NewsBrief – March 22, 2024

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Cost Estimating NewsBrief: March 22, 2024

AI transparency creates ‘big cultural challenge’ for parts of DHS, AI chief says

(FedSCoop) As the Department of Homeland Security ventures deeper into the adoption of artificial intelligence — while doing so in a transparent, responsible way in line with policies laid out by the Biden administration — it’s likely to result in friction for some of the department’s elements that don’t typically operate in such an open manner, according to DHS’s top AI official. Read More

AI Research and Development: How Is It Shaping the Future?

(ExecutiveGov) First coined in 1956, artificial intelligence has now become a big part of our world. AI research and development is rapidly changing operations in governments, societies, and industries. In 2035, AI technologies are envisioned to increase labor productivity by up to 40%, simplifying work and improving people’s commitment toward business growth. Here, we explore AI research and development and what it means for the U.S. government. Read More

Senate bill would require platforms to get consumer consent before their data is used on AI-model training

(FedScoop) Online platforms would need to get consent from consumers before using their data to train AI models under new legislation from a pair of Senate Democrats. If a company fails to obtain that express informed consent from consumers prior to AI model training, it would be deemed a deceptive or unfair practice and result in enforcement action from the Federal Trade Commission, under the Artificial Intelligence Consumer Opt-In, Notification Standards, and Ethical Norms for Training (AI CONSENT) Act, introduced Wednesday by Sens. Peter Welch, D-Vt., and Ben Ray Luján, D-N.M. Read More

I’m disappointed’: Pentagon CIO cybersecurity chief asks industry, where’s my AI?

(Federal News Network) For years, Pentagon leaders have argued that cybersecurity, like missile defense, was a natural place to start using artificial intelligence: high-speed, high-stakes, with too much data coming in too fast for a human mind to comprehend. But, amidst the current AI boom, have algorithms materialized that can help cybersecurity today? “So far, not really,” lamented David McKeown, the Pentagon’s senior information security officer and deputy CIO for cybersecurity, when the question came up at an AFCEA TechNet Emergence panel Monday. “I’m disappointed.” Read More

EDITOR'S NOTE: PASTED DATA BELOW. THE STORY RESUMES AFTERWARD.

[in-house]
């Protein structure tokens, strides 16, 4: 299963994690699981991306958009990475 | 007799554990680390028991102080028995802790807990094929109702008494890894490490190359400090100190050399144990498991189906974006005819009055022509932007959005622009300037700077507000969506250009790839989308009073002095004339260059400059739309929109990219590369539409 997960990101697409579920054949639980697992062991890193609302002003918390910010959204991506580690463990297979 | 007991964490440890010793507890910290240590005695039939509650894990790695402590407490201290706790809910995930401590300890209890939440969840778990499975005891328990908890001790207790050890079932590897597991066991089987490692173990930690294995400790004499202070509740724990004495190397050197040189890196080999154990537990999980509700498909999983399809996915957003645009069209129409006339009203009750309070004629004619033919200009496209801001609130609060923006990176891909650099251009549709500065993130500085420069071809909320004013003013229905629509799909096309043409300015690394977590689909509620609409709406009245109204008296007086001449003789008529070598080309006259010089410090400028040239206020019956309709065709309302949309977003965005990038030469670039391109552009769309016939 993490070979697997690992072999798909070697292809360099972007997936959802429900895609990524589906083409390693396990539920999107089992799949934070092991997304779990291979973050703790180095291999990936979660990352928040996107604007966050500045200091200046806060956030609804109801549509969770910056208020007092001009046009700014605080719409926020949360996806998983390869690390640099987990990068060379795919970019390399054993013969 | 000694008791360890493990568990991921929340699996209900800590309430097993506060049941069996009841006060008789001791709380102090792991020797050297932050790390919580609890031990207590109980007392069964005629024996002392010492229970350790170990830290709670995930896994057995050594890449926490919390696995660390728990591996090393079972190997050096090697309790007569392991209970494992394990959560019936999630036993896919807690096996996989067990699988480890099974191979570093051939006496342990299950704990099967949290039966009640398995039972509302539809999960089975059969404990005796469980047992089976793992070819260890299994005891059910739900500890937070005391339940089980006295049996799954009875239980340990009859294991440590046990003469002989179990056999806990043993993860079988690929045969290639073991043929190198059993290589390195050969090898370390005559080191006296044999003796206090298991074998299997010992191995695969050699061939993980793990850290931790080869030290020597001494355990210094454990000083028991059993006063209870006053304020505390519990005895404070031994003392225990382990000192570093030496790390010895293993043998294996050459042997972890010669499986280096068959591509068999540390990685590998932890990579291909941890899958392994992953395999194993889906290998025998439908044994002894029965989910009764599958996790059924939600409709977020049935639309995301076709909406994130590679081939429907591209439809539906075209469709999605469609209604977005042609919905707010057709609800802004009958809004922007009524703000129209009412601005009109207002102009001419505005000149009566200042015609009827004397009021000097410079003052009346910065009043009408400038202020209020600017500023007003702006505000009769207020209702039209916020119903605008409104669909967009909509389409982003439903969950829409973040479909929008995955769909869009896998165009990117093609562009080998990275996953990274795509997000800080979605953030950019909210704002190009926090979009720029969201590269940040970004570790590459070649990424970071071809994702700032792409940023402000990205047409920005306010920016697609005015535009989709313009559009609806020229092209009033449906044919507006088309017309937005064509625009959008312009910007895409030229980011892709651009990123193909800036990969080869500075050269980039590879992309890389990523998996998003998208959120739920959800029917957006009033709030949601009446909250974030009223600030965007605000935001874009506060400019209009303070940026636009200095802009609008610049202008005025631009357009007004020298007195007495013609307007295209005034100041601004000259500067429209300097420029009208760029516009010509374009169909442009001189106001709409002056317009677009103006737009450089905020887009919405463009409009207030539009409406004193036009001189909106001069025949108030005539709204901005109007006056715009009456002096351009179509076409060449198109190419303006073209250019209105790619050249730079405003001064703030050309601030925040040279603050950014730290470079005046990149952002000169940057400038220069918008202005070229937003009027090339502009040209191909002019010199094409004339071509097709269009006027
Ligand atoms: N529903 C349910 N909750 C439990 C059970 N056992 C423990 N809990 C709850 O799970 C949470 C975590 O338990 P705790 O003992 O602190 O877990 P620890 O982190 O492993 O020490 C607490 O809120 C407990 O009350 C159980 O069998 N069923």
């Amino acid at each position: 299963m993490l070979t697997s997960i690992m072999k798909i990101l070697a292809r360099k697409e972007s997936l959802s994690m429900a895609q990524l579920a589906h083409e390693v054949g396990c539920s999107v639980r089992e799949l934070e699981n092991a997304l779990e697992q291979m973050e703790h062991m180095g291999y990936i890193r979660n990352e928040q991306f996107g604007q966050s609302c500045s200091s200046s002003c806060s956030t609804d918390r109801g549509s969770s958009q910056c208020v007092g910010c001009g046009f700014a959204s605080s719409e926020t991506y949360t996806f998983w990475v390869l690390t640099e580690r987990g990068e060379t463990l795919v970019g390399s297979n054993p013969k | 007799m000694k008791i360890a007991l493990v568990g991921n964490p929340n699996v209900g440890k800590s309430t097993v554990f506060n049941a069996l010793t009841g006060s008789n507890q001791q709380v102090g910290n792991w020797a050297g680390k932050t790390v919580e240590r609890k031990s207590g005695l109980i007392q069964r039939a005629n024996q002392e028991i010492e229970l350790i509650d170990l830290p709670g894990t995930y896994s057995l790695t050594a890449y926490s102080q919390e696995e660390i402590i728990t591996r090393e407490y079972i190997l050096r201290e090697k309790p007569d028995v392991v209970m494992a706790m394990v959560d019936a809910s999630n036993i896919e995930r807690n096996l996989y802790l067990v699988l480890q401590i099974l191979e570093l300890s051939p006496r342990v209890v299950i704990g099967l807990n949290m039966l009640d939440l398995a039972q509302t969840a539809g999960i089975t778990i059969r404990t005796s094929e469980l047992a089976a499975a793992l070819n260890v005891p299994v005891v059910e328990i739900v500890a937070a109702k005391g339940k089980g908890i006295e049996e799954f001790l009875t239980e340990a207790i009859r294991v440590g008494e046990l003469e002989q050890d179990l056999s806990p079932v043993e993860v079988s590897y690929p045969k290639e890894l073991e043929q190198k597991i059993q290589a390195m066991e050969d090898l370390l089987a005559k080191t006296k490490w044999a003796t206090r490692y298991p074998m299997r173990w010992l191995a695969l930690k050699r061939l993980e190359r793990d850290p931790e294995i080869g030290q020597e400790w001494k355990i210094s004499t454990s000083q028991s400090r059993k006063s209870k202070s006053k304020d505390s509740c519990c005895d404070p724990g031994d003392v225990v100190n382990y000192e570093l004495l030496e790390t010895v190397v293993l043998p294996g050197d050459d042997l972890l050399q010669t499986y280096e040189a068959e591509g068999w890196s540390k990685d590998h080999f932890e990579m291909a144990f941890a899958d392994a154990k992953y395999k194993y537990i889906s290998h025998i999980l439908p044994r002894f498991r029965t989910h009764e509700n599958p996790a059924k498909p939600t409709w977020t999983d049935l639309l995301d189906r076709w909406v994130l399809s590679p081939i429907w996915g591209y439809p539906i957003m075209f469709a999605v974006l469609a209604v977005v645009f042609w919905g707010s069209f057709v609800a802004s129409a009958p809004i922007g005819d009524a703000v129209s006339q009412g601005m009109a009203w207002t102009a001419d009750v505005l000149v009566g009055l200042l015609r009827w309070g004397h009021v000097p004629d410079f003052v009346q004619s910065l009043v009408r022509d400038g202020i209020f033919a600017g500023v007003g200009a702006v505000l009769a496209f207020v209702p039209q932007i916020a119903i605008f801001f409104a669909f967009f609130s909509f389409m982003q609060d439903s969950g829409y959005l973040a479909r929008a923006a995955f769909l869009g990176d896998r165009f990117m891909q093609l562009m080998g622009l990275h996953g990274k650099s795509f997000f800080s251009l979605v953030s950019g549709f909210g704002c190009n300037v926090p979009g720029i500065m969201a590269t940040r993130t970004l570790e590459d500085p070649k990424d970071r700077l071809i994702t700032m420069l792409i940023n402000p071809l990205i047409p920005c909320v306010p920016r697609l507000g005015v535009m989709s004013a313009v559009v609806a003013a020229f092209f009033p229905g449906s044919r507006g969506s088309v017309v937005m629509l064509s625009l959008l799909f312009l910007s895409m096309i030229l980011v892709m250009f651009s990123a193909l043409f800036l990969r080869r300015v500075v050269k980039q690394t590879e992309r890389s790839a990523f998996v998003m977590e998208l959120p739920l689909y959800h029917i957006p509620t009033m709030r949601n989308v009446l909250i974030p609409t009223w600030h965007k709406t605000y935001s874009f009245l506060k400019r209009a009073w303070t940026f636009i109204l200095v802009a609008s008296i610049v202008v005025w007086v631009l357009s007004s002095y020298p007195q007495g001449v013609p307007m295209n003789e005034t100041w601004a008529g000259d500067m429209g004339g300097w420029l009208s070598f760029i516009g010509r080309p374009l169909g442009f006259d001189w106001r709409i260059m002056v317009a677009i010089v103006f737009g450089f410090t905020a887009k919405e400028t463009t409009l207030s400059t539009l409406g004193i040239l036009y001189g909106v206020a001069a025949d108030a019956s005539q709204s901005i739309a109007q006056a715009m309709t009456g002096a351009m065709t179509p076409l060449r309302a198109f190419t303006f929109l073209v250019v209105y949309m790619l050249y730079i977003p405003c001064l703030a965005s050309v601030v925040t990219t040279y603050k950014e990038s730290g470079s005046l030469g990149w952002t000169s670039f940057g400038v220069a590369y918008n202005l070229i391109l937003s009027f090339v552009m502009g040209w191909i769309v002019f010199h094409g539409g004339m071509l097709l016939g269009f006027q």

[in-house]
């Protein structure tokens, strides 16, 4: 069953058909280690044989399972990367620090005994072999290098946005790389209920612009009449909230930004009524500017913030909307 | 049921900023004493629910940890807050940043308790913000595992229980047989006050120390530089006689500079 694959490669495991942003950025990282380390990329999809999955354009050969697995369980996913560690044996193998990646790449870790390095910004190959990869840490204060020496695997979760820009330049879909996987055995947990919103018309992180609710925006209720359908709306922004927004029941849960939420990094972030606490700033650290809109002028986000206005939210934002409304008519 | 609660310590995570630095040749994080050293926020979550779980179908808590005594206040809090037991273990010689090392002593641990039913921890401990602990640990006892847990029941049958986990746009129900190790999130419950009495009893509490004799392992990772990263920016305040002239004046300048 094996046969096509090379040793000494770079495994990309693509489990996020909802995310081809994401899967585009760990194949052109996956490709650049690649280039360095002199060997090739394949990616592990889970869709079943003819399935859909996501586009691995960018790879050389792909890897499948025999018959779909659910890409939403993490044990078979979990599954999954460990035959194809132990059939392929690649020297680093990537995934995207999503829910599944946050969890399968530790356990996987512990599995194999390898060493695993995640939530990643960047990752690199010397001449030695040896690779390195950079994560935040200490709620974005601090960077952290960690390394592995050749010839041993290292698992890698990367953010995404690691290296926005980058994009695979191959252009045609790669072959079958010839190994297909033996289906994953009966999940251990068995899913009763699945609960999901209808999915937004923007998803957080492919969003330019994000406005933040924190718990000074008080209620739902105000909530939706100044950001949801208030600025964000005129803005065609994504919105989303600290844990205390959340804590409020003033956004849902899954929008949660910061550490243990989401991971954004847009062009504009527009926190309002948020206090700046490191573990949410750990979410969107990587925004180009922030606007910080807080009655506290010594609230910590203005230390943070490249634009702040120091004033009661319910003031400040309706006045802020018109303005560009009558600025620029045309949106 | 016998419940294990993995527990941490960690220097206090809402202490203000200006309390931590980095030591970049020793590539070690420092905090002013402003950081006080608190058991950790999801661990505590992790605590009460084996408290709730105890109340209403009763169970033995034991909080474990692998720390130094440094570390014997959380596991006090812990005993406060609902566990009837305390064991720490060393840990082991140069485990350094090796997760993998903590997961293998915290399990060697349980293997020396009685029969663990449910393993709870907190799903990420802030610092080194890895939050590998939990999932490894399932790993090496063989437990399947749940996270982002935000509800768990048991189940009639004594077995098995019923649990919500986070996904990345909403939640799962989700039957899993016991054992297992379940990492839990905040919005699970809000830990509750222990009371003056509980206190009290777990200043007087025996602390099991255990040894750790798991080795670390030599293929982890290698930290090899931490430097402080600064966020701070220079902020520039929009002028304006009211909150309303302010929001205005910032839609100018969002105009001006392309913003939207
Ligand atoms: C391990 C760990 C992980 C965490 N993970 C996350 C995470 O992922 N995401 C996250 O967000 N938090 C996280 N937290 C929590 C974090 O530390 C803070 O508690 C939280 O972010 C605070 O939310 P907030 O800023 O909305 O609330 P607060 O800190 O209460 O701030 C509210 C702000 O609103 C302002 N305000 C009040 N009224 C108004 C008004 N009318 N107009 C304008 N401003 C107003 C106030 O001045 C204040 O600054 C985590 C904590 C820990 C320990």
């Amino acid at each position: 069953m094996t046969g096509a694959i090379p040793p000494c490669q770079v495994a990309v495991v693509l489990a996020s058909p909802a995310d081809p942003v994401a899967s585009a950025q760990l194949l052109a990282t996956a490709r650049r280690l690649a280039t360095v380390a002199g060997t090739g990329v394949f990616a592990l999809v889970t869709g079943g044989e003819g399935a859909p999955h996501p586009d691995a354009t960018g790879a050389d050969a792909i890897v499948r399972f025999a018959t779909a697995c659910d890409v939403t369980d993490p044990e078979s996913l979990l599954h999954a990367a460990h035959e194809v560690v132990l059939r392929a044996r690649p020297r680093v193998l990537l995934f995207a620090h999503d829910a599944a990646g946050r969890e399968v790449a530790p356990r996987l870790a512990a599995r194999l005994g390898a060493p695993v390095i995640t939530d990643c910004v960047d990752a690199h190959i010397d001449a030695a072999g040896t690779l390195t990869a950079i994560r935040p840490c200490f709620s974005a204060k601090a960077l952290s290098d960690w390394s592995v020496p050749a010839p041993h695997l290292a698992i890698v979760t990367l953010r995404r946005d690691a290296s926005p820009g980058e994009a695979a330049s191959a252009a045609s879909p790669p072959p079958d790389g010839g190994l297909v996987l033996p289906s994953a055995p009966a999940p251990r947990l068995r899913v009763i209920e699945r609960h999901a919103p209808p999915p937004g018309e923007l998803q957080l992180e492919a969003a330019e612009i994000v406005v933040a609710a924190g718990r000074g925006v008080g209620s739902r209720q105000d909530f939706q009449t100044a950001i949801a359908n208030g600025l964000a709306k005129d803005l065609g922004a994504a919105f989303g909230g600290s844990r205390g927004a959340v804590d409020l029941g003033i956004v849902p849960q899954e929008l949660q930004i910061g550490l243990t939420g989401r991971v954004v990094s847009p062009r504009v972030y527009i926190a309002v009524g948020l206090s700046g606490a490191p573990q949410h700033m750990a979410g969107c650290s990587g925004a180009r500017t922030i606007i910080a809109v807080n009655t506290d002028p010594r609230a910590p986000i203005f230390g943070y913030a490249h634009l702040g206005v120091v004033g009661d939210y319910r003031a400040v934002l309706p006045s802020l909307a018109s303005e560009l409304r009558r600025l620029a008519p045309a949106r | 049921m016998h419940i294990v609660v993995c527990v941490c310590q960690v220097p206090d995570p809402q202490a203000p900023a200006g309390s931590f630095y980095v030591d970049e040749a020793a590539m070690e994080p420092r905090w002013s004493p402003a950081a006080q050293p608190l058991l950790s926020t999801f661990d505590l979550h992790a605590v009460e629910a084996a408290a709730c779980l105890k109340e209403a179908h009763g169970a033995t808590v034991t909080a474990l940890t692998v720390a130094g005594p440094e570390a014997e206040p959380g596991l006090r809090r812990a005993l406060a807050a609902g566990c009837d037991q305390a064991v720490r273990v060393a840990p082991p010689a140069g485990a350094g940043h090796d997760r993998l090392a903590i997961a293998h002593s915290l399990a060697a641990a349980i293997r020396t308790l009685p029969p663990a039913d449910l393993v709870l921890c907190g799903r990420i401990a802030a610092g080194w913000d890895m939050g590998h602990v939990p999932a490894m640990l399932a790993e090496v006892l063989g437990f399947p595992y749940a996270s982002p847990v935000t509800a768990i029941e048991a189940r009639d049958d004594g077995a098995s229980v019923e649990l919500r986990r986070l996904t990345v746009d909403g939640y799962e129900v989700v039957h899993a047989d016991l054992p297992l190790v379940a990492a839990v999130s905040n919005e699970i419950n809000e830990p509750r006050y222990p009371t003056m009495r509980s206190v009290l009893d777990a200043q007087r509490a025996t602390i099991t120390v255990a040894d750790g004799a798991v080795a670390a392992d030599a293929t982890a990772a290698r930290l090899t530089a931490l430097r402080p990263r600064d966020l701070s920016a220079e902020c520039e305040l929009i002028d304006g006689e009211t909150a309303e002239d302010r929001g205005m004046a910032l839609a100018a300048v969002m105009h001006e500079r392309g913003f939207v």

US defense modernization gets a ‘D’ grade in new report as tech roadblocks persist

(Breaking Defense) A new report released today gives the United States a “D” in defense modernization, the result of the Defense Department showing little improvement in transitioning the innovative gear from fledgling defense tech firms into mass-produced equipment available for battlefield use. The Ronald Reagan Presidential Foundation and Institute today released its second annual National Security Innovation Base report card, which assigns grades to key metrics tied to the Pentagon’s ability to leverage the work of the defense companies, start ups and research laboratories it depends on to develop leap-ahead technologies. Read More

Implementing generative AI with speed and safety

(U.S. Government Accountability Office) The Department of Homeland Security’s Securing the Cities program is trying to reduce the risk of terrorist attacks in high-risk urban areas. This program helps state and local agencies in 13 regions detect radiological and nuclear materials that could be used in such attacks—such as by funding the purchase of wearable radiation detectors for police officers. The agency regularly meets with the regions to check in and help address specific issues with this program. However, the agency hasn’t clearly communicated to the regions how it plans to measure performance and progress. Read More

Return-to-Office Mandates: How to Lose Your Best Performers

(MIT Sloan Management Review) Recent return-to-office (RTO) mandates like those at UPS and Boeing have a simple message: Come back to the office five days a week. CEOs cite productivity as a core reason for these proclamations, even in the face of employee resistance. Many executives simply don’t trust that employees are as effective as possible when managers can’t see them at their desks. But in a world of globally distributed teams, falling back on management-through-monitoring is falling back on the weakest form of management — and one that drives down employee engagement. Read More

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